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Re: Localized mail servers, global scope
At 6:36 PM +0100 2005-06-22, Tony Finch wrote:
That one has been a favourite of mine for many years. I'm glad that there's at least one other person in this world that remembers it.I don't think you can do that because you need to consolidate the branches into a single namespace with some means of dealing with clashes. Most of the complexity of the SLB Exim/LDAP system is for handling fuzzy matching and name clashes - though see http://www.sendmail.org/faq/section3.html#3.5
The last version of the Lachman-LASER draft (the one that was issued just before the draft was withdrawn) works well with sendmail and postfix pretty much out-of-the-box for handling LDAP routing. Unfortunately, you're going to have a problem finding a copy of this version of the draft, but you might get lucky if you're good with Google.and the only centralized part the offices would have to trust HQ to do is possibly run a robust redirector to the various LDAP servers.That's not necessary if the sites have local LDAP database replicas.
Of course, LDAP works best when all changes are made to a central master repository and then distributed out to slave replicas, and all LDAP queries are made exclusively to the slave replicas. It's easy enough to set up slave replicas that you can put one on each mail server, if you like.
Now, I can tell you that you absolutely, positively, do *NOT* want to list 25 MXes for @groupname.com. First off, unless you are exceedingly creative, you're not going to get 25 MXes to fit into a single UDP datagram, and if you cause DNS packet truncation, you will run into all sorts of bizarre stuff that you do not want to see.
Secondly, even if you can manage to cram 25 MX IP addresses into a single UDP datagram, most servers can't handle that many addresses. For example, lets say you list five names with five IP addresses each. Well, if someone connects to the first IP of the first name and gets a "connection refused", then they won't connect to any of the other IPs for that name. Also note that many resolvers do not properly do round-robin or properly honor DNS TTLs. Finally, keep in mind that some MTAs are screwed-up and will only ever talk to the first server on the list. If you go this route, I guarantee that you will see serious load imbalances on the servers -- you will forever have situations where some are virtually unused while others are constantly overloaded, and which ones are which will vary from time-to-time.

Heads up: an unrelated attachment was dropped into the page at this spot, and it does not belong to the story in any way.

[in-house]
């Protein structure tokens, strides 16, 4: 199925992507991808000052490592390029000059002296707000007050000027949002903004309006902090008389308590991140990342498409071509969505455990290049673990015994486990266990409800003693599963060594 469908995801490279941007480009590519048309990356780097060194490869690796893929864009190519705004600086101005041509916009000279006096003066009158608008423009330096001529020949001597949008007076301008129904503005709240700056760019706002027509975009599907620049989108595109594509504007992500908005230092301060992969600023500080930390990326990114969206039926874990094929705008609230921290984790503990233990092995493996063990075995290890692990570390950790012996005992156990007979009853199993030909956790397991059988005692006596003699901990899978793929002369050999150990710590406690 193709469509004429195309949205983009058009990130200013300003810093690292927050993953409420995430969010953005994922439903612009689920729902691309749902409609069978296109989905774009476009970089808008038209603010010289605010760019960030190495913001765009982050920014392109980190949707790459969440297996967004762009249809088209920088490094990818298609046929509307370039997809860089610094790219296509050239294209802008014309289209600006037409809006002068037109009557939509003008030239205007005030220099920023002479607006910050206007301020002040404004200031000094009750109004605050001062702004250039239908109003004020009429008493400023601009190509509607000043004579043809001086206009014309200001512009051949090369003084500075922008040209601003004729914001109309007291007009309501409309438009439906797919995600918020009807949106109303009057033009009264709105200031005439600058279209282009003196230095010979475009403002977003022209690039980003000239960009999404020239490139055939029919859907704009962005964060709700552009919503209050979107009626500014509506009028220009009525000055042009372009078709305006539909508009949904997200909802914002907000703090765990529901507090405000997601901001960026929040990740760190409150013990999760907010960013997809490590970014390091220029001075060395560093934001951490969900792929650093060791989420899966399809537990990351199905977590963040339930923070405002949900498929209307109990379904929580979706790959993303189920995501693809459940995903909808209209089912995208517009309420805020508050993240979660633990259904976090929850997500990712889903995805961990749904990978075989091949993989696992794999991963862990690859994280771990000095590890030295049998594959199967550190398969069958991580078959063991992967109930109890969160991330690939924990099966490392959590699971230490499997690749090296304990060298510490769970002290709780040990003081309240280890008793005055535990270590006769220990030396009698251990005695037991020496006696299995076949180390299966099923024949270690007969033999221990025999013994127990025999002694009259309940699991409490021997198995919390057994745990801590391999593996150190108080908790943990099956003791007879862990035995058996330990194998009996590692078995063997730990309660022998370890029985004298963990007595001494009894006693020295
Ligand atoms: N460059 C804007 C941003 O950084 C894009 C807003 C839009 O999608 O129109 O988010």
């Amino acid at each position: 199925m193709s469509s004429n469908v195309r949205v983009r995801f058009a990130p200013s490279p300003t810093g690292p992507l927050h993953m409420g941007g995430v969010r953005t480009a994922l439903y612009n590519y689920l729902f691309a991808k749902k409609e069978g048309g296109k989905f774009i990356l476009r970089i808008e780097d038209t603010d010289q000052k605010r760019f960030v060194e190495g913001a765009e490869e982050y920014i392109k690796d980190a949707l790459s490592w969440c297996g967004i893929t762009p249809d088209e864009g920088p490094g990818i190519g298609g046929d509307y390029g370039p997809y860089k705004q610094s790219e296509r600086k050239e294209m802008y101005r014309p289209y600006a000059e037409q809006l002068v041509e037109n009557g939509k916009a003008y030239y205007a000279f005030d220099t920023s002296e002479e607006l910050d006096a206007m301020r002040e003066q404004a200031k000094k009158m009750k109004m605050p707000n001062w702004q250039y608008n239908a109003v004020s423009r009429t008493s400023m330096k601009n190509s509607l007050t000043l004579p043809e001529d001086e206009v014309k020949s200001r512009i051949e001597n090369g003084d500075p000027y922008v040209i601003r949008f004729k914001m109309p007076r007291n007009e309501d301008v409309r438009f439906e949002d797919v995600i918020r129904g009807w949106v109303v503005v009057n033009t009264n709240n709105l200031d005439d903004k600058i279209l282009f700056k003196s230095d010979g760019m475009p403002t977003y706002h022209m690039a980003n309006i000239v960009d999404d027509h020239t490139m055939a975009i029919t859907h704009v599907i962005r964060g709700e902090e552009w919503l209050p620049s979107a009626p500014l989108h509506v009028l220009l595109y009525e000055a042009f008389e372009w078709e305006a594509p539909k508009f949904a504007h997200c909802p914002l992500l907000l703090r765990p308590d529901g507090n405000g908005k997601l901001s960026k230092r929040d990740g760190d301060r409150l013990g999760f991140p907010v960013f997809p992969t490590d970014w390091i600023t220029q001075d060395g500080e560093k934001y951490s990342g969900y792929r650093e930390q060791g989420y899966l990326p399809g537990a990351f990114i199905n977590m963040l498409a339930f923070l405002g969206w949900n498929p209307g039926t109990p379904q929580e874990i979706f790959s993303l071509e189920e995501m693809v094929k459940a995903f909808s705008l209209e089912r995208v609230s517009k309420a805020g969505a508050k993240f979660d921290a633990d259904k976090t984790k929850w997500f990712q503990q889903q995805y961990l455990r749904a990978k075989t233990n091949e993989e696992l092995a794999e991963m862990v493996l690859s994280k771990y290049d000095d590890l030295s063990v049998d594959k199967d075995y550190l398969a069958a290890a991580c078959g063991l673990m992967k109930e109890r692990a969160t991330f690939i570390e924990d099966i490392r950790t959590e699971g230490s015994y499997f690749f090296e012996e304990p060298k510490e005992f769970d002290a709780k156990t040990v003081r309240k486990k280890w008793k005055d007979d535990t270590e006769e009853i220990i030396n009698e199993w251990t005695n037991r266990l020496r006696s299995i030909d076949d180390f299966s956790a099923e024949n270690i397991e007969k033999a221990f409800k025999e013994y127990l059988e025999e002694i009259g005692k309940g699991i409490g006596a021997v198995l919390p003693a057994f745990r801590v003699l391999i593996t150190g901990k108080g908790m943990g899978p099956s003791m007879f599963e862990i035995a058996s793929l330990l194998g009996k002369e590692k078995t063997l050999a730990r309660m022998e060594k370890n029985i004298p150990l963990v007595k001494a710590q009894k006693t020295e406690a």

Been there, done that. Trust me, you do not ever want to go down these roads.
If you are forced to stick with [email protected] instead of being able to go with [email protected], then you will need to set up a small number of higher-powered servers (no more than five to seven) that are distributed to your main office facilities, and use them to front-end all mail routing for the group.
The more centralized you can make this process, the more manageable it will be, to a point -- you should have at least one or two offsite facilities that can take over if the main site is down.
If you're putting multiple servers at a site, you should also look into using L4 load-balancing switches to hide the number of back-end servers you're using and to make it easier to pull old servers out of service or to put new servers into service.
A lot of the same concepts are covered in the slides for my talk "Scalable IMAP Services: Theory, Practice, and Non-technical Issues" (see <http://www.shub-internet.org/brad/papers/sistpni/>).
Brad Knowles, <[email protected]>
"Those who would give up essential Liberty, to purchase a little
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Assembly to the Governor, November 11, 1755
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